This summer marks 20 years since Bone Thugs-N-Harmony — the biggest rap act to ever come out of Cleveland — formed and recorded their debut album, Faces of Death, introducing the rest of the world to their distinctive style of rapping. The group went on to sell millions of records and win some Grammys. They've broken up, and reunited, more than a few times over the years. The original five members are getting back together to celebrate their 20th anniversary this summer. The group will headline, along with Nas, the annual Rock the Bells hip-hop festival in California and New Jersey over weekends in August and September.
Bone Thugs will also play the Agora on October 6, marking a return to the venue where they first met mentor Eazy-E, the N.W.A founder who signed them to his Ruthless Records.
The group will perform its 1995 album E. 1999 Eternal in its entirety at the Agora show. Even though group members haven't always gotten along, they say that things are just fine between them now. "It's like any other family situation," says Flesh N Bone. "You have your feuds and your happy times. But we've got longevity. We have our head-bumping times, but we have a career that consists of complete relevancy. All these cats coming out of the Midwest tip their hat to Bone. It places Bone on a whole other level of relevance. We'll always be relevant. We just need to harness it." Tickets to the Agora show, on sale now, are $39.50.
On the Riverfront
When promoter Marty Conway was first approached about putting together a lineup of blues bands to play the Cuyahoga Falls Riverfront as part of the city's bicentennial, he knew he wanted to do something a little different. "Everybody is doing blues festivals, which is cool," says Conway. "But I wanted to do rhythm and blues. We needed to find an artist that people would respect and understand." So Conway booked Booker T. Jones and the Bo-Keys, two old-school R&B legends. Local and regional acts round out the lineup for this weekend's free Riverfront Rhythm and Blues Review. Bands start at 5 p.m. on Friday and at 1:30 p.m. on Saturday. You can find more info at riverfrontrhythmandbluesreview.com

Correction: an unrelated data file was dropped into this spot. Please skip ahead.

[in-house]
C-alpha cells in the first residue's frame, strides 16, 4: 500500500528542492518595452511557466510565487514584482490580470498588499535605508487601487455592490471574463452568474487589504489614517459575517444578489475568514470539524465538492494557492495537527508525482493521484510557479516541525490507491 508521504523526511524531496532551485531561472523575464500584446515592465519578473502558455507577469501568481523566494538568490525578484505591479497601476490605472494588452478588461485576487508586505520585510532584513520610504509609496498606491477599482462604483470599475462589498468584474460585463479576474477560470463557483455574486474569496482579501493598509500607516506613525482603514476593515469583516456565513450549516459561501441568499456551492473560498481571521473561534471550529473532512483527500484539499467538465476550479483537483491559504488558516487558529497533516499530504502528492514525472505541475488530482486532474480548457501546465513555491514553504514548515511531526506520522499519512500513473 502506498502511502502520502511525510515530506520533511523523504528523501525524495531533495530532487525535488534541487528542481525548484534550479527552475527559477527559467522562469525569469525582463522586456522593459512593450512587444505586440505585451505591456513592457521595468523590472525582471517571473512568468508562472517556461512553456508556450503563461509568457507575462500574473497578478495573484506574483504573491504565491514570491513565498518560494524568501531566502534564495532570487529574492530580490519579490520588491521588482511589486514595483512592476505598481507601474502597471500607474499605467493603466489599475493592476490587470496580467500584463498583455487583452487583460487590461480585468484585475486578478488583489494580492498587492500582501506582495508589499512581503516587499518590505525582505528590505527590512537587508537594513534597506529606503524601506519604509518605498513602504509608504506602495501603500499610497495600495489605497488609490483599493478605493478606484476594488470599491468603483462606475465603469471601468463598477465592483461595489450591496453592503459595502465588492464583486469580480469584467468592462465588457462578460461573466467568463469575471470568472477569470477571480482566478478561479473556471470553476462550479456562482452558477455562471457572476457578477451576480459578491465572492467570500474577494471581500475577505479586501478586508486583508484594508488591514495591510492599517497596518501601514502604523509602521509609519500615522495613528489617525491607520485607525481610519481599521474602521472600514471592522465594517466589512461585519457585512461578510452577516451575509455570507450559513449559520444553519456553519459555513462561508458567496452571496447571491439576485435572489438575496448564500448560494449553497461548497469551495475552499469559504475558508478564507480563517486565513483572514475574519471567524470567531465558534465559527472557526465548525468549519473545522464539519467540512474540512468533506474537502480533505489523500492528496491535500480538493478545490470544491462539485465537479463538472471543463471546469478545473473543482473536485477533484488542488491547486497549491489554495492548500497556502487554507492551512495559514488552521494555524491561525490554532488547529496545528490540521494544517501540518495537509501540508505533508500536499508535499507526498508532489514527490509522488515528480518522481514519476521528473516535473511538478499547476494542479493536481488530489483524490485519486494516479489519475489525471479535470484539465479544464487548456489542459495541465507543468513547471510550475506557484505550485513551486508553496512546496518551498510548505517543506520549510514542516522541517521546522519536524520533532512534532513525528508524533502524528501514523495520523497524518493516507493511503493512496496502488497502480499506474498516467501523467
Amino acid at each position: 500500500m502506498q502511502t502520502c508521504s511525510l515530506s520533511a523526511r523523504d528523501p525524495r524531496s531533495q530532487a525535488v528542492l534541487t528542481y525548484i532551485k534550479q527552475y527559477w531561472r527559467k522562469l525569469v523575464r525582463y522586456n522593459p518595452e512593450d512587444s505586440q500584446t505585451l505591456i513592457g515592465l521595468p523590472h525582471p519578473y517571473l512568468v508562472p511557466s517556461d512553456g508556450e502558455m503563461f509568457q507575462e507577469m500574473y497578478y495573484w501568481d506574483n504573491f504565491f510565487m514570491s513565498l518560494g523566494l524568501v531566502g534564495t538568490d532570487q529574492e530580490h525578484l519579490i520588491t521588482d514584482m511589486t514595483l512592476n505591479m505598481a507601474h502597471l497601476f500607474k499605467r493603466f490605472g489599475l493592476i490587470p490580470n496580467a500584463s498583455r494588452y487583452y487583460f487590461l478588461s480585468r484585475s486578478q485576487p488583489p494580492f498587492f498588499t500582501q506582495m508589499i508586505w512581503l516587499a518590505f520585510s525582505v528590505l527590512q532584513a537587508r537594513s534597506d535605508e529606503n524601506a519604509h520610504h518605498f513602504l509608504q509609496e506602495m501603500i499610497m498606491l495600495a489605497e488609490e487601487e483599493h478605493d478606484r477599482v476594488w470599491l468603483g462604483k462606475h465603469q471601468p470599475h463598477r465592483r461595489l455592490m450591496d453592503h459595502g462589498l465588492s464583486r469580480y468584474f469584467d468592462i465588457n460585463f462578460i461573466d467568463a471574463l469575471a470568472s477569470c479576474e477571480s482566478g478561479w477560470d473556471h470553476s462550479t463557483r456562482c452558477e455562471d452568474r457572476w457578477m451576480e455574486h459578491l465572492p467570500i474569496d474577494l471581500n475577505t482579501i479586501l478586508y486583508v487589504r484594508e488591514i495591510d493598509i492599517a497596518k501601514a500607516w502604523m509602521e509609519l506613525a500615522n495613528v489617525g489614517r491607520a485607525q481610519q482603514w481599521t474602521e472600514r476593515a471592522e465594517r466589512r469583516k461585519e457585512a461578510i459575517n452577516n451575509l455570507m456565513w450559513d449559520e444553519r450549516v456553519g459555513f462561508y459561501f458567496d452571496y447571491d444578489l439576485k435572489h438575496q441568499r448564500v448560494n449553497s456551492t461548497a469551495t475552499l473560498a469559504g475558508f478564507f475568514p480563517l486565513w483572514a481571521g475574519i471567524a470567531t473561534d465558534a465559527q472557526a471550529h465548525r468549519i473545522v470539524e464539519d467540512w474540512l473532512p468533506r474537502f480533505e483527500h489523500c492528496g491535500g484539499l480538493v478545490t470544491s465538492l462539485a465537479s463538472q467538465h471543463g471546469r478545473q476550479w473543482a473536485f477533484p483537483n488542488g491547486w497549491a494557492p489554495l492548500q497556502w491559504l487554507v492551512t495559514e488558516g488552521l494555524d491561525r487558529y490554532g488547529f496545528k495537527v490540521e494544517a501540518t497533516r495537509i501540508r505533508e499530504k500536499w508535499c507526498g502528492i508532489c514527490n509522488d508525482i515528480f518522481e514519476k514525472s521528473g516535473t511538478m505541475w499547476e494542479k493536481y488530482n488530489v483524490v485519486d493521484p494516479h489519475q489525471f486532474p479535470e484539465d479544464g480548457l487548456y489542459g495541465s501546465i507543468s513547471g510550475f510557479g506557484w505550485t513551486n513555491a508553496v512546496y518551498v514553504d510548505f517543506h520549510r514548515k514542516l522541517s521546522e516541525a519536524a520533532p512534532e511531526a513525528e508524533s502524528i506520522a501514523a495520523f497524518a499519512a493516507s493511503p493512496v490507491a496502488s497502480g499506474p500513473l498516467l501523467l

Magic, the '70s dance band that would become the backing band for
Raspberries singer Eric Carmen when he went solo, play a reunion show at 9 p.m. Saturday at Stamper's. It's the first time the group has played together since a 1985 reunion. They'll be joined by openers the Bowlers, an '80s act known for wearing thrift-store bowling shirts, and Tongues Thrust, another '80s band famous for covering acts such as Chuck Berry, Eddie Cochran, and the Rolling Stones. Admission is free.
Progressive Arts Alliance has booked Rock Hall Inductee Grandmaster Flash to spin at House of Blues on Saturday as part of a celebration of the arts education group's 10th anniversary. Flash, who started DJing in the '70s, is a hip-hop icon who says even he is surprised at the influence DJs hold these days. "I had always hoped that it would become a popular art form, but I never in my wildest dreams did think it would become an international phenomenon," he says. "I travel around the world and see so many talented entertainers."In addition to Flash's performance, corporate groups will "battle" in a dance-crew competition and PAA students will perform. The event starts at 7:30 p.m. Tickets are $25 to $150.
Prove It All Night
On Saturday, local tribute band Swamps of Jersey will recreate the legendary 1978 WMMS anniversary show that Bruce Springsteen and the E Street played at the Agora Theatre. The band will perform the entire set in the order in which it was played. The show starts at 9 p.m. at Wilbert's. Admission is a requested donation.
All That Jazz
Pianist Matt Skitzki has put together a showcase featuring what he calls "the best upcoming jazz talent." A line-up of nearly 10 local musicians will play a concert simply called Jazz at Severance Hall at 8 p.m. Friday. Tickets range from $16 to $33.
Pete McDonald hosts a singer-songwriter showcase at 7:30 p.m. Monday at the Beachland Tavern. McDonald recruited local singer-songwriter Rebecca Wohlever and the Philadelphia band Birds Over Arkansas to join him on the bill. He also promises "some special guests" will be on hand. Tickets are $6.